Quietly at first, but more vocally in recent months, Google Inc., Facebook Inc. and other leading Internet companies have been beefing up their digital defenses in response to reports that the National Security Agency has tracked online communications without the companies' knowledge or cooperation.
While Google has led the way in encrypting users' data, privacy advocates say recent moves by other companies are long overdue.
And some warn that the companies' efforts may not be a permanent safeguard, as encryption technology continues to evolve.
"Computer security is a very fast-moving field," said Kurt Opsahl of the Electronic Frontier Foundation. "New vulnerabilities get discovered, even as new and better standards get promulgated."
Tech companies initially were circumspect about their encryption efforts in relation to government surveillance, which they viewed as a sensitive topic. Google and Facebook both quietly increased their defenses over the summer, in some cases expediting programs that were already in the works, soon after the first news reports about the NSA's online data-gathering.
But more recently, top executives at Google, Microsoft Corp. and Yahoo Inc. have touted their efforts in a reflection of both growing outrage over government surveillance and a desire to convince users that the companies are doing all they can to safeguard information.
"We have tightened the security between all of our operations, and we're working hard to make it tighter," Google Executive Chairman Eric Schmidt said during a recent public appearance in London. "One way to say it is that we're now protected against the Chinese and the NSA."
Google first added standard encryption to its Web-based Gmail service in 2010; over the years, it has added protections for other kinds of files that users send and receive from Google's servers.
But over the summer, the company began expediting a more ambitious plan to add encryption for data sent between computer centers that Google operates around the globe.
Tech companies had assumed the transmissions between their computer centers were safe from interception because they are carried on cables the companies own or lease for exclusive use. But NSA had found a way to tap into those transmissions and similar links between Yahoo's computer centers, according to documents revealed by the Washington Post.
The report outraged many in the tech industry, since it indicated a surveillance that occurred without the companies' knowledge, and went further than the individual data requests that authorities submitted to the companies under national security laws.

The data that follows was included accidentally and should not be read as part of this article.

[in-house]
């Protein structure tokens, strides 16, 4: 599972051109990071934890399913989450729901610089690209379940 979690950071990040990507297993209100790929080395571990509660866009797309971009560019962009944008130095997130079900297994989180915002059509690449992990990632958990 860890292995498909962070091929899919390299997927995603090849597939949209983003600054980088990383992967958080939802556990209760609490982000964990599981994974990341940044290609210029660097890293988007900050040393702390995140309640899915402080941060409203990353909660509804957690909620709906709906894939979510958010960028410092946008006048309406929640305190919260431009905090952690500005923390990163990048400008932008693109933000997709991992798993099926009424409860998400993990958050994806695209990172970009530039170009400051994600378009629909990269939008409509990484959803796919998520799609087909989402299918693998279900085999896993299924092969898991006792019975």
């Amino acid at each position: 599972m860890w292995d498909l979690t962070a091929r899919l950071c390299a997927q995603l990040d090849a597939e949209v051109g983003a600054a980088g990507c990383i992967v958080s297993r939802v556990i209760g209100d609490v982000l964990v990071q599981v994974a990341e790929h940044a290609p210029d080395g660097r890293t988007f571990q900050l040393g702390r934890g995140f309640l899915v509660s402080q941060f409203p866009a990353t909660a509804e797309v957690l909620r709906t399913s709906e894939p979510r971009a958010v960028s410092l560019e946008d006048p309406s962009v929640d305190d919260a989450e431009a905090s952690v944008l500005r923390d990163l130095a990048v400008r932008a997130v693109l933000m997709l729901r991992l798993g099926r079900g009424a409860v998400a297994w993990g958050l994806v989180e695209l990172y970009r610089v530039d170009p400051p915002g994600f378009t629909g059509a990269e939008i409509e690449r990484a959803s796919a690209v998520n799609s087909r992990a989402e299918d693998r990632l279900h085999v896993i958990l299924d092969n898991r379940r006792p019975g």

Facebook, Twitter Inc., Yahoo and Microsoft have now followed Google in saying they will encrypt links between their computer centers.
The NSA has said it only targets overseas subjects, although critics say it invariably collects data involving many U.S.-based Internet users.
A Facebook spokesman said the company began work on several encryption efforts before the NSA revelations, but the reports "validated our efforts and encouraged us to press forward."
At Yahoo, meanwhile, CEO Marissa Mayer went out of her way to cite reports of NSA surveillance when she announced new encryption programs in mid-November.
Similarly, Twitter cited an Electronic Frontier Foundation report about NSA surveillance when announcing that it is implementing an advanced form of encryption called "forward secrecy." Google, Facebook and Microsoft also are adopting the method, which uses a different digital key to encode each transmission so even if an outsider manages to obtain one key, it can't be used to decipher other messages.
Privacy advocates praise those efforts, but some say they are overdue. Critics say Yahoo, in particular, has lagged other companies in adopting standard encryption. A Yahoo spokeswoman declined to comment.
Officials at several companies say implementing encryption can be complicated and costly, both in dollars and performance: It can cause slight delays in transmitting a message, which might frustrate users, so it's often phased in gradually as companies work to reduce those delays.
And experts note that encryption can be hacked. That's why most companies are switching from an industry standard known as 1024-bit encryption to one that uses a longer, 2048-bit encryption key, which would require far more time and processing power to decipher.
Encryption doesn't stop authorities from invoking national security laws that allow them to demand data from Internet companies, experts add, but it becomes more difficult to conduct mass surveillance without the companies' cooperation.
(c) 2013 San Jose Mercury News (San Jose, Calif.)